Foodday live chat for Thanksgiving cooks
11:46
The Oregonian: 
Hello and welcome to our live chat for Thanksgiving cooks. Grant and Katherine will join us at noon. Until then, feel free to post your questions and comments. Expect a short delay between the time you hit send and the time you see your question in the chat.
Monday November 19, 2012 11:46 The Oregonian
11:46
The Oregonian: 
And just in case you're searching for recipes, here's a link to our recipe database: http://www.oregonlive.com/foodday/index.ssf/2008/06/recipe_advanced_query.html
Monday November 19, 2012 11:46 The Oregonian
11:47
The Oregonian: 
And a host of our favorite Thanksgiving recipes compiled in Foodday's Thanksgiving Guide: http://www.oregonlive.com/foodday/index.ssf/2010/11/thanksgiving_recipes.html
Monday November 19, 2012 11:47 The Oregonian
11:58
Katherine Miller: 
Hi everyone. I'm the Foodday editor and I'm here to take any questions, or to listen to your holiday horror stories!
Monday November 19, 2012 11:58 Katherine Miller
11:59
Grant Butler: 
And I'm here, too, to help answer burning questions about Thanksgiving.
Monday November 19, 2012 11:59 Grant Butler
11:59
Grant Butler: 
I'll start with a question for you, Katherine: What are your meal plans for the big day?
Monday November 19, 2012 11:59 Grant Butler
12:00
Katherine Miller: 
I always share the cooking with my sister, and this year, as always, I'll be brining my turkey and then spatchcocking it.
Monday November 19, 2012 12:00 Katherine Miller
12:01
Katherine Miller: 
Spatchcocking is a fancy word that means taking out the backbone of the bird and then splaying it open, skin side up. The meat cooks more quickly, and the breast meat cooks at the same rate as the dark meat, so no problems with dryness.
Monday November 19, 2012 12:01 Katherine Miller
12:01
[Comment From MichaelMichael: ] 
Weather permitting, I'm going to barbecue my turkey this year. Any last-minute tips?
Monday November 19, 2012 12:01 Michael
12:02
The Oregonian: 
Grant, what are you cooking for Thanksgiving?
Monday November 19, 2012 12:02 The Oregonian
12:02
Katherine Miller: 
Sounds great. Our test kitchen expert grilled hers for our photo and found that she needed to move the turkey over the burners for a little while to brown up the skin on the bottom of the bird.
Monday November 19, 2012 12:02 Katherine Miller
12:03
Katherine Miller: 
Also, if it's windy and cold out (gee, how could that happen?), you may have to adjust the heat on your grill. A thermometer is essential!
Monday November 19, 2012 12:03 Katherine Miller
12:03
Grant Butler: 
Last week we had all the turkey essentials, including roasting and thawing times. You can find that here:
http://www.oregonlive.com/foodday/index.ssf/2012/11/savoring_simplicity.html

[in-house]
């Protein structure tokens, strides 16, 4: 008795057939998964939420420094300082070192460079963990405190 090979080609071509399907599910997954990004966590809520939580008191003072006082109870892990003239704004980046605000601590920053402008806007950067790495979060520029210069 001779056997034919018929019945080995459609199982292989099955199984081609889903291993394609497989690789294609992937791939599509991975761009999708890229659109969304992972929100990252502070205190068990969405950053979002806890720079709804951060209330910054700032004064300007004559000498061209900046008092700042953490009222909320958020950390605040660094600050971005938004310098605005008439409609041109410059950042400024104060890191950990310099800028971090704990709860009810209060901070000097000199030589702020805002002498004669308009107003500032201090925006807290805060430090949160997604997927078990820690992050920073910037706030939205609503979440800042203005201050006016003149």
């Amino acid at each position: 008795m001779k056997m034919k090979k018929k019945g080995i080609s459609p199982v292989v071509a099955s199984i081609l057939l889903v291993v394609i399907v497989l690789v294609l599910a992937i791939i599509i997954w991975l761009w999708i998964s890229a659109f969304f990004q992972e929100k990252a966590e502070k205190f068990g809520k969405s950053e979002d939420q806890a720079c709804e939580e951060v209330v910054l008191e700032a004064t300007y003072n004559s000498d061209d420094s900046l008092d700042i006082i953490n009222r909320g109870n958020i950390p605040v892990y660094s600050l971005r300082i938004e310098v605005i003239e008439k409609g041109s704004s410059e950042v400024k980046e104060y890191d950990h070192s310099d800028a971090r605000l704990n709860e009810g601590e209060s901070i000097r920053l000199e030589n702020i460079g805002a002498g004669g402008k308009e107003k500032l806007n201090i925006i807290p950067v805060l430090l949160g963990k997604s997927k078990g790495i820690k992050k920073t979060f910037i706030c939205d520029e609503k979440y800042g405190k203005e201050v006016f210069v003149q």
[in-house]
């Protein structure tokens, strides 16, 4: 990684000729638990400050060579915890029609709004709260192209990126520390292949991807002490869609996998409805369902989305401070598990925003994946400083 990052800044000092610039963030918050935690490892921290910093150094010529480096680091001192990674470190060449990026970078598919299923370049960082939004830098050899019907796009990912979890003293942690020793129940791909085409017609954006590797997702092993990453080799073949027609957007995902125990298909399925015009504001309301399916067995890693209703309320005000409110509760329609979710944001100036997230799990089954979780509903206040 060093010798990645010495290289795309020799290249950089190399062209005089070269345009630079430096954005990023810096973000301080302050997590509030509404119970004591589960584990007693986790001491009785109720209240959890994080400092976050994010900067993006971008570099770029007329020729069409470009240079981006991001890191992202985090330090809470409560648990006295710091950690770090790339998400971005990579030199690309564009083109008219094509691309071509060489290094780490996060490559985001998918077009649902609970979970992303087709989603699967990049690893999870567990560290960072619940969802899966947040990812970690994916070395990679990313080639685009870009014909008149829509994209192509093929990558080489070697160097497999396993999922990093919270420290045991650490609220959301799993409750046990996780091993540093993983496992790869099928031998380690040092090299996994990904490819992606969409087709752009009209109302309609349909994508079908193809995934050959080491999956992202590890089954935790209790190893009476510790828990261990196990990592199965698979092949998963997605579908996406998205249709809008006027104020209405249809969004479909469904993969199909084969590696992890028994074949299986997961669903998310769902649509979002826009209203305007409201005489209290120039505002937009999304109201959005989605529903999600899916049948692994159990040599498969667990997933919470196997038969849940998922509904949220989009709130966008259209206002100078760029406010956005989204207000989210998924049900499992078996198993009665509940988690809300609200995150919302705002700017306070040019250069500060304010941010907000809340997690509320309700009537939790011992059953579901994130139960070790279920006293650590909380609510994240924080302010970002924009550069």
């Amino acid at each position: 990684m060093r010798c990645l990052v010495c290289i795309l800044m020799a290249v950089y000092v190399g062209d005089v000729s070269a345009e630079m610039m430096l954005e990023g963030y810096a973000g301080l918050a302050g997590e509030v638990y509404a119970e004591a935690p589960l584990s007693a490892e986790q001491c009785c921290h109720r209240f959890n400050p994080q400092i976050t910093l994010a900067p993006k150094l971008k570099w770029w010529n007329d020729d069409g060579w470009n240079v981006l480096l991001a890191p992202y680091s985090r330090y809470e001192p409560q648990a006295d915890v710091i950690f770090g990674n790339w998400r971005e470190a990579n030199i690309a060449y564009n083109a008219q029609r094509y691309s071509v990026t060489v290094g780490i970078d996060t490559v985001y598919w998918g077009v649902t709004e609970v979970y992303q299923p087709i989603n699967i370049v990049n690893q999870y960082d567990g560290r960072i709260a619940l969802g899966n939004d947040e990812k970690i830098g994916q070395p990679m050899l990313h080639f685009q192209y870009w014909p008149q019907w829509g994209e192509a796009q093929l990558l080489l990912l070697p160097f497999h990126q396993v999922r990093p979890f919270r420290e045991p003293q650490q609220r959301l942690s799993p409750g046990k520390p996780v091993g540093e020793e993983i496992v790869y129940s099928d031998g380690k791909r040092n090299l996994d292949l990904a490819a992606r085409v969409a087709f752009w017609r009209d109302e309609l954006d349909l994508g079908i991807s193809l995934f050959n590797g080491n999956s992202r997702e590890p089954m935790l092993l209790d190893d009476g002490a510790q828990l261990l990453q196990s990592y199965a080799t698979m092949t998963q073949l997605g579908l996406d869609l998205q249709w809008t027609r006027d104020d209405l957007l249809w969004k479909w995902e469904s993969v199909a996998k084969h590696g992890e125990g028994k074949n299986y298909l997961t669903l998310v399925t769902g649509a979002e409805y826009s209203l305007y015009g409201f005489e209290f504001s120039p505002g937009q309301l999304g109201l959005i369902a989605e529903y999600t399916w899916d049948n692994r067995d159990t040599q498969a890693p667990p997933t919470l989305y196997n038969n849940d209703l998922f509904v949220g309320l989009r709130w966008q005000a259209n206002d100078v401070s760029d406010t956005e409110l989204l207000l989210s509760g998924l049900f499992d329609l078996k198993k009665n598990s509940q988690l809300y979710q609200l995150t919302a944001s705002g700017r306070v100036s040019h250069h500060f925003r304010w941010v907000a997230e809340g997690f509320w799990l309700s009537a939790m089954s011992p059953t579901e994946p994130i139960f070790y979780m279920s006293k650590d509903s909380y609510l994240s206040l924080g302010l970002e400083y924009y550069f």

Monday November 19, 2012 12:03 Grant Butler
12:04
The Oregonian: 
I love the idea of using your grill as an extra oven for the bird. One downside I've noticed with grilling, is that you don't have the nice drippings for gravy. Any help for that?
Monday November 19, 2012 12:04 The Oregonian
12:05
Grant Butler: 
My Thanksgiving dinner will be a tad different. I'm roasting winter squash filled with stuffing, having a salad with pumpkin seeds and fall fruit, and making pumpkin cookies -- a vegan recipe from Giada de Laurentiis. Oh, and there will be bubbly.
Monday November 19, 2012 12:05 Grant Butler
12:05
Katherine Miller: 
You'll be grilling the bird over a foil pan, so there will be some drippings. However, it can be a good idea to roast some turkey wings or drumsticks separately in the oven (they're cheap at Winco) beforehand so you have drippings for your gravy.
Monday November 19, 2012 12:05 Katherine Miller
12:05
The Oregonian: 
Readers, what are you planning to cook this year? Any new recipes?
Monday November 19, 2012 12:05 The Oregonian
12:06
Katherine Miller: 
Grant, do you ever serve Tofurky, and if not, why?
Monday November 19, 2012 12:06 Katherine Miller
12:06
Grant Butler: 
I know it's made in Oregon and I should be gung-ho over Tofurky, but I'm not.
Monday November 19, 2012 12:06 Grant Butler
12:07
Grant Butler: 
I tried it a few years ago, and didn't like that there really wasn't any cooking involved.
Monday November 19, 2012 12:07 Grant Butler
12:07
Katherine Miller: 
How is the taste and texture?
Monday November 19, 2012 12:07 Katherine Miller
12:07
Grant Butler: 
For me, cooking is part of the reason Thanksgiving is so wonderful. Warming up something that's frozen was, to me, depressing.
Monday November 19, 2012 12:07 Grant Butler
12:08
[Comment From LaneMyersLaneMyers: ] 
I've been cooking my turkey based on Alton Brown's recipe. He suggests inserting the temperature gauge in the breast while I've seen other recipes recommend in the thigh. I've always inserted it on the breast, as I'm fearful of incorrectly placing the gauge in the thigh and hearing horror stories about temperatures snafus due to the probe being near the bone. What do you prefer? Breast or thigh? If thigh, is there a foolproof technique for correctly inserting the probe?
Monday November 19, 2012 12:08 LaneMyers
12:09
Katherine Miller: 
I favor the thigh, because that's the part that will cook slower. It takes a little practice, but it's not hard. We'll find a photo for you to show you where it goes.
Monday November 19, 2012 12:09 Katherine Miller
12:12
Katherine Miller: 
Try this photo from Real Simple magazine's website,

http://www.realsimple.com/food-recipes/cooking-tips-techniques/cooking/take-turkeys-temperature-00000000002297/index.html
Monday November 19, 2012 12:12 Katherine Miller
12:13
The Oregonian: 
Grant and Katherine, you promised cooking horror stories. What's your worst Thanksgiving disaster story?
Monday November 19, 2012 12:13 The Oregonian